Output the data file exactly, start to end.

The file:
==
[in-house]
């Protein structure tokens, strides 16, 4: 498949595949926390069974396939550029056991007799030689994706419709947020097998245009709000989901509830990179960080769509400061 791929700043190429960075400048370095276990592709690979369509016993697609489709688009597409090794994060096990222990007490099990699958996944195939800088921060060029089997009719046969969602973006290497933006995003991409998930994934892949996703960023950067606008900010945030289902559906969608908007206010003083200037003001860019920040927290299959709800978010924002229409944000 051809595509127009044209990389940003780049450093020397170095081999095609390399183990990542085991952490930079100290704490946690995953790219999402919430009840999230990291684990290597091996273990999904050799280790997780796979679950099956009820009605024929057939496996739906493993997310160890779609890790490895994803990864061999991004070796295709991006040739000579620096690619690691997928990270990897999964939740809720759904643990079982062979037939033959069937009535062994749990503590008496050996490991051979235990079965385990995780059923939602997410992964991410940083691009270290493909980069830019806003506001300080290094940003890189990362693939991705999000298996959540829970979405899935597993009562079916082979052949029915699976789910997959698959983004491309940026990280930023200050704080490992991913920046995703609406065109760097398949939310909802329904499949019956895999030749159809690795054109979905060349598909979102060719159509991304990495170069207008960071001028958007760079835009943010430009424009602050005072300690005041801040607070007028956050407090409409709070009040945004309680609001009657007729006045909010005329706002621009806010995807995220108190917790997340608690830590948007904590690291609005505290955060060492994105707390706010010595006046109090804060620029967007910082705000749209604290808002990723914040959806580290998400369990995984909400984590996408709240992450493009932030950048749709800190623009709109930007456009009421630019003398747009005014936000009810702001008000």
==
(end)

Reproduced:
[in-house]
């Protein structure tokens, strides 16, 4: 498949595949926390069974396939550029056991007799030689994706419709947020097998245009709000989901509830990179960080769509400061 791929700043190429960075400048370095276990592709690979369509016993697609489709688009597409090794994060096990222990007490099990699958996944195939800088921060060029089997009719046969969602973006290497933006995003991409998930994934892949996703960023950067606008900010945030289902559906969608908007206010003083200037003001860019920040927290299959709800978010924002229409944000 051809595509127009044209990389940003780049450093020397170095081999095609390399183990990542085991952490930079100290704490946690995953790219999402919430009840999230990291684990290597091996273990999904050799280790997780796979679950099956009820009605024929057939496996739906493993997310160890779609890790490895994803990864061999991004070796295709991006040739000579620096690619690691997928990270990897999964939740809720759904643990079982062979037939033959069937009535062994749990503590008496050996490991051979235990079965385990995780059923939602997410992964991410940083691009270290493909980069830019806003506001300080290094940003890189990362693939991705999000298996959540829970979405899935597993009562079916082979052949029915699976789910997959698959983004491309940026990280930023200050704080490992991913920046995703609406065109760097398949939310909802329904499949019956895999030749159809690795054109979905060349598909979102060719159509991304990495170069207008960071001028958007760079835009943010430009424009602050005072300690005041801040607070007028956050407090409409709070009040945004309680609001009657007729006045909010005329706002621009806010995807995220108190917790997340608690830590948007904590690291609005505290955060060492994105707390706010010595006046109090804060620029967007910082705000749209604290808002990723914040959806580290998400369990995984909400984590996408709240992450493009932030950048749709800190623009709109930007456009009421630019003398747009005014936000009810702001008000």